Magic Machines for Refugees


Asam Almohamed (Queensland University of Technology)
Jinglan Zhang (Queensland University of Technology)
Dhaval Vyas (The University of Queensland)


Session: 4.1. Understanding user populations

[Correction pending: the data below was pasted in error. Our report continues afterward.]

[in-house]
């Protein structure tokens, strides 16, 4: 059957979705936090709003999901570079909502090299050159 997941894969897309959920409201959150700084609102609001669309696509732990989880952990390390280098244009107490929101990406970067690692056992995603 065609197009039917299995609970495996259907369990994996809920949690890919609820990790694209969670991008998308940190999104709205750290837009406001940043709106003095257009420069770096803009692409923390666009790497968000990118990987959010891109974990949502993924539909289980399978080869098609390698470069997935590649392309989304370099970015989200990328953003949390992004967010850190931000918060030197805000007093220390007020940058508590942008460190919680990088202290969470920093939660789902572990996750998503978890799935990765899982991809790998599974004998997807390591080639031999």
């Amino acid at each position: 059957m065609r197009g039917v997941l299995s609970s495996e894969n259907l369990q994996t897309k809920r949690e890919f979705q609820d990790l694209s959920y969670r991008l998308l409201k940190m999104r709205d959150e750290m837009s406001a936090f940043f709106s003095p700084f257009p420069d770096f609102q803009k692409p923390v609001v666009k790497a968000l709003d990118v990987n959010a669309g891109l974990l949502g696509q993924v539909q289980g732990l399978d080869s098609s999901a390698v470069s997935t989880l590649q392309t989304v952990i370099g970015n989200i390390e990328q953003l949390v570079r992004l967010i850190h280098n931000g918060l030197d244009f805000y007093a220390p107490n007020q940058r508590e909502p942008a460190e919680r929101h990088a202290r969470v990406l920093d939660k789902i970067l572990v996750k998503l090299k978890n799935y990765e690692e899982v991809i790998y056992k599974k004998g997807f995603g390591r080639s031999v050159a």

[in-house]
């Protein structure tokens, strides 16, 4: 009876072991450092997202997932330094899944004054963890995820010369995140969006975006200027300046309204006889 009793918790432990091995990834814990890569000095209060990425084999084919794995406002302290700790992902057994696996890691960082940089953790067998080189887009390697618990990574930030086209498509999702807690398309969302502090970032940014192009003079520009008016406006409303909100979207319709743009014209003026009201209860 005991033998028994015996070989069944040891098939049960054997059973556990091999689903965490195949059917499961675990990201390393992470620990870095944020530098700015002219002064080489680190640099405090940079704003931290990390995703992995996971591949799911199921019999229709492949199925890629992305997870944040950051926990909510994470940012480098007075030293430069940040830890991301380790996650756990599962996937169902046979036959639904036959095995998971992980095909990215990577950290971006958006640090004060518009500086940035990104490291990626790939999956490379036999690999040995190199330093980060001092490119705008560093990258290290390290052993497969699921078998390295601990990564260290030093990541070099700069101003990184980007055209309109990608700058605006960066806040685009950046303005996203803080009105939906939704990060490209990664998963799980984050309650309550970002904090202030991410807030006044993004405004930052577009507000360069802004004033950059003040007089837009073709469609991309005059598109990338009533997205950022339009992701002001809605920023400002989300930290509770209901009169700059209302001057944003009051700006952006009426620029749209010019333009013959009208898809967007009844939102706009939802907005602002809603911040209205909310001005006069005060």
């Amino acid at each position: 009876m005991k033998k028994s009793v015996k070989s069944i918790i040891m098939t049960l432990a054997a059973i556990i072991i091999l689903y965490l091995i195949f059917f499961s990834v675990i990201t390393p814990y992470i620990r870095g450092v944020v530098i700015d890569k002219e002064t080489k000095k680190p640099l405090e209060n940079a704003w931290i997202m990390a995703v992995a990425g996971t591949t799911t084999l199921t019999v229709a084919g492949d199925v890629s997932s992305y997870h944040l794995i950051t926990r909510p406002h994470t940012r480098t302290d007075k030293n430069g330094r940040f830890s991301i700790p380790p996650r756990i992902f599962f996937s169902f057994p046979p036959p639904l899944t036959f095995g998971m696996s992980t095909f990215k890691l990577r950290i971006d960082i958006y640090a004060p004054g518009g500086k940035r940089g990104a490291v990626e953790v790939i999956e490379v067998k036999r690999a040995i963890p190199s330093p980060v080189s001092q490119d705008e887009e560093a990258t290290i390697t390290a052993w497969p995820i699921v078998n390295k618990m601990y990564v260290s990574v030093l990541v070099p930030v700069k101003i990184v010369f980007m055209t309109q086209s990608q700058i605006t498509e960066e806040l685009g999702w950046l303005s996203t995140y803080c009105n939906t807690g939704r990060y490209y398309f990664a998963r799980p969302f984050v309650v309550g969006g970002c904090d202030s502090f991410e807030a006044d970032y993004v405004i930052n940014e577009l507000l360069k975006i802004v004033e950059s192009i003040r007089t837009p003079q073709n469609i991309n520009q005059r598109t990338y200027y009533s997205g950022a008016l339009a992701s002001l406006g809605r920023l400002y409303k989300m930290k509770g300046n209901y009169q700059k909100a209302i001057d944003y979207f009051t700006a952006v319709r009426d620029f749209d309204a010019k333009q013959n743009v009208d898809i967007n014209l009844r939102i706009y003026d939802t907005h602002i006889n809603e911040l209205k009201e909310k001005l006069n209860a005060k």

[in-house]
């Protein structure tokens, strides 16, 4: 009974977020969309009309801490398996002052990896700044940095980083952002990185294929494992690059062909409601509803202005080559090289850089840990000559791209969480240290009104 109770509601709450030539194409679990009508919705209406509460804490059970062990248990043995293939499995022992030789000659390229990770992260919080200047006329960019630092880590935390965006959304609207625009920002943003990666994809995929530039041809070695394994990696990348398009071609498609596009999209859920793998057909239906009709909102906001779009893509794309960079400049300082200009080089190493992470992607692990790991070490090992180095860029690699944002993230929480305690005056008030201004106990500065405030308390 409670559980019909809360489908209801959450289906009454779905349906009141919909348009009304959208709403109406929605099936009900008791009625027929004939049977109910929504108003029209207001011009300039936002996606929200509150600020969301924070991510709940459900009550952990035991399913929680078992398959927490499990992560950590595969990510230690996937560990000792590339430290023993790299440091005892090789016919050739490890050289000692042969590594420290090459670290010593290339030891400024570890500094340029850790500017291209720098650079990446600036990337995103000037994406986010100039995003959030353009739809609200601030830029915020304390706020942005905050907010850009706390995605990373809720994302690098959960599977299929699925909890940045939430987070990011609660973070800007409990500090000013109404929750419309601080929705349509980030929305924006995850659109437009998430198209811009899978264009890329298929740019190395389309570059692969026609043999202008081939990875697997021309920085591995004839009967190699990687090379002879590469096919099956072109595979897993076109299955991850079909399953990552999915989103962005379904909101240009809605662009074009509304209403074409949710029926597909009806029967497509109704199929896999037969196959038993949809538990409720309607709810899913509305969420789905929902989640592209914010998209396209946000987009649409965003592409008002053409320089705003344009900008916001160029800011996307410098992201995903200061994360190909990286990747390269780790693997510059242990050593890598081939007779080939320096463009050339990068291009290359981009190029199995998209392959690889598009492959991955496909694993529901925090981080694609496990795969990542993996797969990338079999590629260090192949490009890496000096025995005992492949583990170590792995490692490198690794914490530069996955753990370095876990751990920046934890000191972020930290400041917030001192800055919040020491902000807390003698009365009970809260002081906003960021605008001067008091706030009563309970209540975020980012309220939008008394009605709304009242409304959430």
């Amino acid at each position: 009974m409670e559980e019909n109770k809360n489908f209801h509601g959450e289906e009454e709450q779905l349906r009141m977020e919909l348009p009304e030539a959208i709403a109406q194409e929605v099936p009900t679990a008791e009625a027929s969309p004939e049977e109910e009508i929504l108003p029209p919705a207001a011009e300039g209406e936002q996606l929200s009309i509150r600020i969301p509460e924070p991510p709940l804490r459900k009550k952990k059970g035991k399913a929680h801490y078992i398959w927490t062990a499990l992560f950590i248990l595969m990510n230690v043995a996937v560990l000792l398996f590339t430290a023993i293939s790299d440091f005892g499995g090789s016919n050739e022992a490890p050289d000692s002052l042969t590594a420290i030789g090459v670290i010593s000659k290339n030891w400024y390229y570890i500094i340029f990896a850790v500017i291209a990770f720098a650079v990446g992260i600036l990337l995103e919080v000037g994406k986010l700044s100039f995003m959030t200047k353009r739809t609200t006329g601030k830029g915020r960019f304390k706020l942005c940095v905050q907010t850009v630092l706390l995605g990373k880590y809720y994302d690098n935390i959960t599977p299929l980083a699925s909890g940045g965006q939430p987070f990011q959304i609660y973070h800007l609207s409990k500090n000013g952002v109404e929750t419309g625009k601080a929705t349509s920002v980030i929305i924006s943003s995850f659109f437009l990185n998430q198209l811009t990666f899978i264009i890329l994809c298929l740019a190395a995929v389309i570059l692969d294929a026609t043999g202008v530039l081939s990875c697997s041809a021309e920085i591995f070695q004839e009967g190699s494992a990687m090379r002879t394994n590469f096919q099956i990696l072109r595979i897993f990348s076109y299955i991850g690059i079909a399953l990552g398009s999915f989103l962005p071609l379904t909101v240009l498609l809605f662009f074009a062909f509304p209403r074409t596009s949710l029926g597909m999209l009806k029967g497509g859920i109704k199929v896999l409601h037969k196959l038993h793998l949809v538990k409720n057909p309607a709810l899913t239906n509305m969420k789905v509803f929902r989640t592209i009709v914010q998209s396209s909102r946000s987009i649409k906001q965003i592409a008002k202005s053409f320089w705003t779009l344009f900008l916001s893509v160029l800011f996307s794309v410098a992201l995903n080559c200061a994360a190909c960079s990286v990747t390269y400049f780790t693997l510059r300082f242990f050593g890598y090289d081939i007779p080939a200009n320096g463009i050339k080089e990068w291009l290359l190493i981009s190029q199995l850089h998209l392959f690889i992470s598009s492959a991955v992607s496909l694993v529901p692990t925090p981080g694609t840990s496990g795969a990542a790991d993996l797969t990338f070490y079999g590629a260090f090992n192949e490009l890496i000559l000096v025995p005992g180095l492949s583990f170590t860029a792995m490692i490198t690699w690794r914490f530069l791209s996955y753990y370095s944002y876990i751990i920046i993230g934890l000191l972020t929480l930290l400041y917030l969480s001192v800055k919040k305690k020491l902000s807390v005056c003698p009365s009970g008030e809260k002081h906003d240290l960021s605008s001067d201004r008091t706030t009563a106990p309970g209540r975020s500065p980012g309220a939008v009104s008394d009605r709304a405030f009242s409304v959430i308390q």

Abstract: This paper presents findings from a set of ‘magic machines’ workshops with newly arrived Iraqi refugees in Australia. The aim was to allow a broad range of response in designing innovative and creative technologies that can help refugees deal with specific challenges. To bring the ‘future’ into the present and to understand their needs and experiences, we asked 12 participants to create low-fi objects from different materials and to enact them in different scenarios. The magic machines workshops helped access refugees’ voices and provided future contexts for them to deal with their challenges. The data analysis of the two workshops revealed three broad themes: information provision barriers, security and ethical challenges, and mistrust and cultural aspects. Our findings show that adopting a speculative design approach has encouraged refugees to have a strong voice– creatively articulated in the form of a set of magic machines. The study offers insights into refugees’ perceptions of the future and current technology. It also informs policymakers of the issues around current policy hurdles newcomer refugees face in their settlement in the host community.